When a person displays two or more of the above signs, they may have developed a serious substance use issue. Because abuse of krokodil is associated with potentially serious and even fatal consequences, anyone suspected of using this drug should become involved in substance use disorder treatment as soon as possible.
Desomorphine is a particularly potent narcotic (opiate) drug. Individuals who abuse this drug for any length of time are likely to develop physical dependence (displaying both tolerance and withdrawal syndromes) as well as potential physical damage associated with using the drug. The first step in the treatment process is to have the person undergo a full physical and psychological examination to determine the extent of any physical and neurological damage their drug use has produced. The treatment process should ideally feature the following components:
- Medical care: Immediate medical attention to any physical damage or infections associated with abuse of the drug
- Probable initial placement in a physician-assisted withdrawal management program to slowly wean the individual off the drug: This would most likely be associated with the use of an opiate replacement medication such as Suboxone or methadone. This program will allow the individual to slowly be weaned off the drug without experiencing significant withdrawal effects and will decrease the probability for relapse in the early stages of recovery.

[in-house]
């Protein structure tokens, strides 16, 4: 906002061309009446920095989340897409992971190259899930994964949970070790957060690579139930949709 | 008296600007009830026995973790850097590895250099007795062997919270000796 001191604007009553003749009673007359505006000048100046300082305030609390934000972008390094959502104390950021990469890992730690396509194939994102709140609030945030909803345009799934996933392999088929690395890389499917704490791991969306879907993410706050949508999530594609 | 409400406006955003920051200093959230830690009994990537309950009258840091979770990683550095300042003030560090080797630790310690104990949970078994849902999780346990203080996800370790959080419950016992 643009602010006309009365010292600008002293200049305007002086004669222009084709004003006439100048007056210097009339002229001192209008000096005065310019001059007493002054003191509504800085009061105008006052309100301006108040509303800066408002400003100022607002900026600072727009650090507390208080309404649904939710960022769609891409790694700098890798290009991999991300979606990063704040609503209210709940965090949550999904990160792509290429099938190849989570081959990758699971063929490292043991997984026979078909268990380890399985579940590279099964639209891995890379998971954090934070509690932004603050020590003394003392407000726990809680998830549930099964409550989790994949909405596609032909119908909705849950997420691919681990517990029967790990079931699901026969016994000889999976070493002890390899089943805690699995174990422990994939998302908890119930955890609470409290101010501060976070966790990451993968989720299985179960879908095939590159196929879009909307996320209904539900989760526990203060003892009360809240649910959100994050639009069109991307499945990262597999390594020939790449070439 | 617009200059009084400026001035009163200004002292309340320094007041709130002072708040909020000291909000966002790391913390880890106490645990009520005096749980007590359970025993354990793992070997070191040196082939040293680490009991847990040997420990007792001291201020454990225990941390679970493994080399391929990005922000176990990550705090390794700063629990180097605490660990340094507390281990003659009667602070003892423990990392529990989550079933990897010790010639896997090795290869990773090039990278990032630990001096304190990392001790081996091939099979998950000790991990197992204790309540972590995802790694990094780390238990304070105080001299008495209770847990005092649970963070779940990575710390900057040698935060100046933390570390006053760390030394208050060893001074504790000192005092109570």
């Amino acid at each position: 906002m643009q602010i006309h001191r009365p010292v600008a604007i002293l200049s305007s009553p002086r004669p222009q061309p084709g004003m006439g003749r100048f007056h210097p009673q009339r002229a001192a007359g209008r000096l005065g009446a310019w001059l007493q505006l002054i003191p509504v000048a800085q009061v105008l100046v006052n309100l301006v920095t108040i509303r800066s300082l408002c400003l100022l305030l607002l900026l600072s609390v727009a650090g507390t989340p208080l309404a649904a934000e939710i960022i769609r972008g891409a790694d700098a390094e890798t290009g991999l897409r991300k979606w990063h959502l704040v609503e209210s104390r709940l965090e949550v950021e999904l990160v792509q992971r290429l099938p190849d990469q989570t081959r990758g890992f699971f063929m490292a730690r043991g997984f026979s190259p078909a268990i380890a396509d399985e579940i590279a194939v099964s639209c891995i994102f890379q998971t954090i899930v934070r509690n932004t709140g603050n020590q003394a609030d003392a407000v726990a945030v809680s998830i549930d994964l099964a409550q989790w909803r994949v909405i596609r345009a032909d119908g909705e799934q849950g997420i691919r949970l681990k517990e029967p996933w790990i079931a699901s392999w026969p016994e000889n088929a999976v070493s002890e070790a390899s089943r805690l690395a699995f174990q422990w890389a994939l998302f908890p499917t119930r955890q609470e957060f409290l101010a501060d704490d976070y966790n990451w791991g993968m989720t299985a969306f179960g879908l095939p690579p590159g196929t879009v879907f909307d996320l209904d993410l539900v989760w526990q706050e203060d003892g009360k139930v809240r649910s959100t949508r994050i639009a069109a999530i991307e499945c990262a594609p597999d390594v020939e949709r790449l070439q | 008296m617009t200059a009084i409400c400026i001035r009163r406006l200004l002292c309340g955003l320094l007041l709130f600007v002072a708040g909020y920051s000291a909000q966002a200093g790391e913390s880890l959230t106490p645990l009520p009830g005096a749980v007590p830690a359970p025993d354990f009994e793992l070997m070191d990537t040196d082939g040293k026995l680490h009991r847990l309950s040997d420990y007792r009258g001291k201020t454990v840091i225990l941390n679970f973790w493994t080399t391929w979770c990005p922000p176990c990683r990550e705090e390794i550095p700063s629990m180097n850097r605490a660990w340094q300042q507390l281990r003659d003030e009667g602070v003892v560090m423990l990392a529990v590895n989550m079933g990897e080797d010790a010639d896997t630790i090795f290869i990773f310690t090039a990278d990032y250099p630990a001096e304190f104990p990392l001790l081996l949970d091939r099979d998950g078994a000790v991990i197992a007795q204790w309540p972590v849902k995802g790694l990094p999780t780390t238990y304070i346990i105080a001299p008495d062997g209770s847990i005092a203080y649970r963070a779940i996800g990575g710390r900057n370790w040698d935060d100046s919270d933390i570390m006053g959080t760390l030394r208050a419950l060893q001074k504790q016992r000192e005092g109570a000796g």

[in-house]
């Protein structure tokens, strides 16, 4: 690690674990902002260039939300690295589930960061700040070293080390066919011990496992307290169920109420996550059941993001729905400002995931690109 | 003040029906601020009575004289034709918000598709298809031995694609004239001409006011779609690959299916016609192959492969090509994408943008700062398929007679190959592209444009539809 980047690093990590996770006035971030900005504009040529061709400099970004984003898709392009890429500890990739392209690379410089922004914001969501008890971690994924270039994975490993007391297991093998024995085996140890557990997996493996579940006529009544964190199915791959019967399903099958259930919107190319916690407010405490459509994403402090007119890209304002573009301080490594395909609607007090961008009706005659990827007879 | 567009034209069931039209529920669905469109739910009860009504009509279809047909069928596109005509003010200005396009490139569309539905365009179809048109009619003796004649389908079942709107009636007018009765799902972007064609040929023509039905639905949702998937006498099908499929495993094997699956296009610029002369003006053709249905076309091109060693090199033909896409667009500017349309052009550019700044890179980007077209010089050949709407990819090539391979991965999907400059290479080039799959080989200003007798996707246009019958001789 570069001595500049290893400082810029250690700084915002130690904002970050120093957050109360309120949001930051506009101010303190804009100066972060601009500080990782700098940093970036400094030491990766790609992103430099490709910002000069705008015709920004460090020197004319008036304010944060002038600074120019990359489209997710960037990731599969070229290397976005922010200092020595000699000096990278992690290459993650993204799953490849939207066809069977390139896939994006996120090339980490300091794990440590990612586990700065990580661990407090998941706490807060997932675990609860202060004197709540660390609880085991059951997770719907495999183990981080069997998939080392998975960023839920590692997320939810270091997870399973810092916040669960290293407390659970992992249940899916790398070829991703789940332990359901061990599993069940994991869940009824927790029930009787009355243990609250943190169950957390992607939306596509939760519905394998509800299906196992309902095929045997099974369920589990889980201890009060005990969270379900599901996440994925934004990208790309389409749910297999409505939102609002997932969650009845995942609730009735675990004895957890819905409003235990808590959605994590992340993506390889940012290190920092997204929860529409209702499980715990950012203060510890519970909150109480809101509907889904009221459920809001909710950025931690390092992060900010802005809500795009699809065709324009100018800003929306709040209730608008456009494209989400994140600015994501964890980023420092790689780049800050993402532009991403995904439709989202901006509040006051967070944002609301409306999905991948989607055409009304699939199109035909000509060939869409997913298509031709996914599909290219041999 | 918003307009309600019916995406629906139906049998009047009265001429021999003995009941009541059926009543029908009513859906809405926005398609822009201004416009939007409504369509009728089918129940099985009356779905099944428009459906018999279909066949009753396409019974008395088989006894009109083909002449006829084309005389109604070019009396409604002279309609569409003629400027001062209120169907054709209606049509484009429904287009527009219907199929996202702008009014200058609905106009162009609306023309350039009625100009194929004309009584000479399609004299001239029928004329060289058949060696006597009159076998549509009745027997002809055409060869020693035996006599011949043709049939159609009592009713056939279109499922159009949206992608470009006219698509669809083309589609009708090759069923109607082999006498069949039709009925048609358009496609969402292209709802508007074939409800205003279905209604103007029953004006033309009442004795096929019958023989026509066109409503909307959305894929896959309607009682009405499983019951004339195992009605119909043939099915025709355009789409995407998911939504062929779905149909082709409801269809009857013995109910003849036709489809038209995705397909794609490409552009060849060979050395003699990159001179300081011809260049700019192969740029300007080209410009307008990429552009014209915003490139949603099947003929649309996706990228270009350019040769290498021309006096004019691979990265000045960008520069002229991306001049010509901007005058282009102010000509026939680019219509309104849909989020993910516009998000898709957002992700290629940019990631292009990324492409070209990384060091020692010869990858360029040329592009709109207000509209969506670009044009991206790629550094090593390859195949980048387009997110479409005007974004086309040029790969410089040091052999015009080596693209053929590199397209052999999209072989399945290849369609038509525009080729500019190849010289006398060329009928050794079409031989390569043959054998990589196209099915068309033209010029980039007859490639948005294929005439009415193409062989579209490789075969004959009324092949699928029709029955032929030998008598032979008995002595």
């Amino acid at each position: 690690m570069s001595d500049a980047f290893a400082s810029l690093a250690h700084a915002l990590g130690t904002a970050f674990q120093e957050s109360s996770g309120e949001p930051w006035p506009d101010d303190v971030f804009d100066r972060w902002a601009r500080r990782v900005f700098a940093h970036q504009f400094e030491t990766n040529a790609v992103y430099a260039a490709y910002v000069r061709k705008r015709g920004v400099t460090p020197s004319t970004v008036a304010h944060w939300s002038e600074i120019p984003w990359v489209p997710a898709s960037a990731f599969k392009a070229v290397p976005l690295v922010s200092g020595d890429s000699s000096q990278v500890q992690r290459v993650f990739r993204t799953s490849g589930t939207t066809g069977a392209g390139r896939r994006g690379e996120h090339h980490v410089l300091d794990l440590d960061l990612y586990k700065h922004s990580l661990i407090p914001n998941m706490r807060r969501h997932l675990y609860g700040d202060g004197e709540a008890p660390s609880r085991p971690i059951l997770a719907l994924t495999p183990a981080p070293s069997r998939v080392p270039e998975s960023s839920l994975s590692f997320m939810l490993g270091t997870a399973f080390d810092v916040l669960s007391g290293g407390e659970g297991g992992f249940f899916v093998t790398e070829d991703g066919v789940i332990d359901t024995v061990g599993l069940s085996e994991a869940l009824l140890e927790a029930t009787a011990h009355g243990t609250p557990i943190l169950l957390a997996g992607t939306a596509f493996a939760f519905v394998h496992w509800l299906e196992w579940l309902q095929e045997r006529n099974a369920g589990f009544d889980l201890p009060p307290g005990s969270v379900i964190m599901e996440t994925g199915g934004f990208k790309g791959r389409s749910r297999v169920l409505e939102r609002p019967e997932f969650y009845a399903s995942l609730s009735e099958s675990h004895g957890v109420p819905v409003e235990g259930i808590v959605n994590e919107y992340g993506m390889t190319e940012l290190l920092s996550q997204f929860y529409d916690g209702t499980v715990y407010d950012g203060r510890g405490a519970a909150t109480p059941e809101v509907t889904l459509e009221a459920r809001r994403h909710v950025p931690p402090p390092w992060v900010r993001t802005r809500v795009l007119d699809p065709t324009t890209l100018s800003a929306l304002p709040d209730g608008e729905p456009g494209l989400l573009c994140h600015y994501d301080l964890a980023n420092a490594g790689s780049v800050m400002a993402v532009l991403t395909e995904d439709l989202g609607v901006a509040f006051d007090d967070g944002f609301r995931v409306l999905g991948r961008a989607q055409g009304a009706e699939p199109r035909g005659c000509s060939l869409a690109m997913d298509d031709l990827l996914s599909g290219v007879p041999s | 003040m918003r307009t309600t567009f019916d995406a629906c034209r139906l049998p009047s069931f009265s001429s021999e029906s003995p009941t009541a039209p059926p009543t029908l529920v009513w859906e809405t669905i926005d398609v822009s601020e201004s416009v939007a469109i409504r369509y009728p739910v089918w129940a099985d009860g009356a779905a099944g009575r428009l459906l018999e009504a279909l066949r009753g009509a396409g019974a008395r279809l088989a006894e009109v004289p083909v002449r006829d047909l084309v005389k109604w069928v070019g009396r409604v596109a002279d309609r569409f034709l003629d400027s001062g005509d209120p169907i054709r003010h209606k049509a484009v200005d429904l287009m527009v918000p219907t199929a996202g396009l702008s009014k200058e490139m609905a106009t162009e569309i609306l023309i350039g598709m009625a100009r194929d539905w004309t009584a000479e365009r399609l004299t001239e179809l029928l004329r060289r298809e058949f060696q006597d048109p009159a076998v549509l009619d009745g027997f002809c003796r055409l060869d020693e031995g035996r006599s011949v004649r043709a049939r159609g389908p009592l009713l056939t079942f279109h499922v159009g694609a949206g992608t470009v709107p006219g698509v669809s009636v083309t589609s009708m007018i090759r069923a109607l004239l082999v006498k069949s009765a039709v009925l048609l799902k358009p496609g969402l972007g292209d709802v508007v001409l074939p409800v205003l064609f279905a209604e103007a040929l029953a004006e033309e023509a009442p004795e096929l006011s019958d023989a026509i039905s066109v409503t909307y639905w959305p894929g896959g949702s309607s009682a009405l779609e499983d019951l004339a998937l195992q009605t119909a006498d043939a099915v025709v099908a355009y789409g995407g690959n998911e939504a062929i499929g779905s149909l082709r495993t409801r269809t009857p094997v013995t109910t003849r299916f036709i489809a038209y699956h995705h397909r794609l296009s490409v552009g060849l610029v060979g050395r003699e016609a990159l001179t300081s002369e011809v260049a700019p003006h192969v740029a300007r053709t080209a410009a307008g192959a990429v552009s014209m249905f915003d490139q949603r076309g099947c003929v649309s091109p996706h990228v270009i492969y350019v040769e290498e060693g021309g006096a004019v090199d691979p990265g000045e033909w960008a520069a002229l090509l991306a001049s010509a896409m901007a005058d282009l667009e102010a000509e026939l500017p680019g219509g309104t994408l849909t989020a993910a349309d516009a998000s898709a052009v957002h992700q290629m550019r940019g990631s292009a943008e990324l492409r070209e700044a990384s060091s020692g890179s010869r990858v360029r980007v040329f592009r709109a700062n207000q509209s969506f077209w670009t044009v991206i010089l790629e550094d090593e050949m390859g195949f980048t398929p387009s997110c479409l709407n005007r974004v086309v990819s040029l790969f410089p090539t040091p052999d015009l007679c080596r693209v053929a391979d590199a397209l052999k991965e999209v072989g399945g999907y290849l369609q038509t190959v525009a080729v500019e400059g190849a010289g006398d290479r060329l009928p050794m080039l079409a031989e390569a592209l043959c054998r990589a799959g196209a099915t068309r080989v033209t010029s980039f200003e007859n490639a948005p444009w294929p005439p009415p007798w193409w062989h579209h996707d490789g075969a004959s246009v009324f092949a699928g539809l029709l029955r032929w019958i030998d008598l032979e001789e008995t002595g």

- Enrollment in a substance use disorder therapy program: Substance use disorder therapy is the core component of any recovery program. The therapy can begin while the individual is in the withdrawal management program and should continue once the withdrawal management portion of the treatment is completed. Therapy can consist of individual sessions, group sessions, or a combination of individual and group sessions.
- Participation in active social support groups: This can include family therapy or support groups like 12-Step groups (e.g., Narcotics Anonymous).
- Continued treatment of any co-occurring psychological disorders: Co-occurring disorders may include depression, trauma and stressor-related disorders, bipolar disorder, etc. This treatment should begin as soon as any co-occurring conditions are identified and continue along with substance use disorder treatment.
- Additional interventions: Any special interventions that are required in the individual’s case should be administered, such as vocational rehabilitation, occupational therapy, speech therapy, case management services, etc.
There is a significant positive relationship between the length of time an individual remains engaged in some form of treatment and a reduction in relapse. Individuals who remain in treatment longer have fewer relapses, recover at quicker rates when they do relapse, and have higher rates of long-term success. Thus, the treatment approach should be organized toward meeting numerous short-term goals and continuing for the long run.